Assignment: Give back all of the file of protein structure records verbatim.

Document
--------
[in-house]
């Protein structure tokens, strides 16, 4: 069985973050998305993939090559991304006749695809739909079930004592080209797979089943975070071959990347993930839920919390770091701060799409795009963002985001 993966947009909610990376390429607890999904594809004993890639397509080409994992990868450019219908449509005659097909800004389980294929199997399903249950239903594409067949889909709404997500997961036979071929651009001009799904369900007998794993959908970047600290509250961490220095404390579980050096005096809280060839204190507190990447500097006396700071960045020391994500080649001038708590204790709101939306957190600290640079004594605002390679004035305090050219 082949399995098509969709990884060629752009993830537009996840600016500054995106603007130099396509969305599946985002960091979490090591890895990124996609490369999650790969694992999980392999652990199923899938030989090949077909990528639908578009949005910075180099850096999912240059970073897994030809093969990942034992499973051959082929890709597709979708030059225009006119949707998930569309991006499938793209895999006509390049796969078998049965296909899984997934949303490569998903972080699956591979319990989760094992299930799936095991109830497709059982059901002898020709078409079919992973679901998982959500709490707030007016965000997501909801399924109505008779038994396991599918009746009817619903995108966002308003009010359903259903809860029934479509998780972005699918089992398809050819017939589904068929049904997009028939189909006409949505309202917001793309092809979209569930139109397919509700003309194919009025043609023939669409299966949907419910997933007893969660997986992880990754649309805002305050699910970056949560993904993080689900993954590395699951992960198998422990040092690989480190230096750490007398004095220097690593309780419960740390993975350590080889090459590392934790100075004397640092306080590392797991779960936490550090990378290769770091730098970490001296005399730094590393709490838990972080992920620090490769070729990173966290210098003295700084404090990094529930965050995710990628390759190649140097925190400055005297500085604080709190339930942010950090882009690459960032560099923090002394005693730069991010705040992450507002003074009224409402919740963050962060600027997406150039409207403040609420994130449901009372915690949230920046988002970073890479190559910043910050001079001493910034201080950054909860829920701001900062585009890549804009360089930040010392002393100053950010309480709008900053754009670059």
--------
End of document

[in-house]
């Protein structure tokens, strides 16, 4: 069985973050998305993939090559991304006749695809739909079930004592080209797979089943975070071959990347993930839920919390770091701060799409795009963002985001 993966947009909610990376390429607890999904594809004993890639397509080409994992990868450019219908449509005659097909800004389980294929199997399903249950239903594409067949889909709404997500997961036979071929651009001009799904369900007998794993959908970047600290509250961490220095404390579980050096005096809280060839204190507190990447500097006396700071960045020391994500080649001038708590204790709101939306957190600290640079004594605002390679004035305090050219 082949399995098509969709990884060629752009993830537009996840600016500054995106603007130099396509969305599946985002960091979490090591890895990124996609490369999650790969694992999980392999652990199923899938030989090949077909990528639908578009949005910075180099850096999912240059970073897994030809093969990942034992499973051959082929890709597709979708030059225009006119949707998930569309991006499938793209895999006509390049796969078998049965296909899984997934949303490569998903972080699956591979319990989760094992299930799936095991109830497709059982059901002898020709078409079919992973679901998982959500709490707030007016965000997501909801399924109505008779038994396991599918009746009817619903995108966002308003009010359903259903809860029934479509998780972005699918089992398809050819017939589904068929049904997009028939189909006409949505309202917001793309092809979209569930139109397919509700003309194919009025043609023939669409299966949907419910997933007893969660997986992880990754649309805002305050699910970056949560993904993080689900993954590395699951992960198998422990040092690989480190230096750490007398004095220097690593309780419960740390993975350590080889090459590392934790100075004397640092306080590392797991779960936490550090990378290769770091730098970490001296005399730094590393709490838990972080992920620090490769070729990173966290210098003295700084404090990094529930965050995710990628390759190649140097925190400055005297500085604080709190339930942010950090882009690459960032560099923090002394005693730069991010705040992450507002003074009224409402919740963050962060600027997406150039409207403040609420994130449901009372915690949230920046988002970073890479190559910043910050001079001493910034201080950054909860829920701001900062585009890549804009360089930040010392002393100053950010309480709008900053754009670059």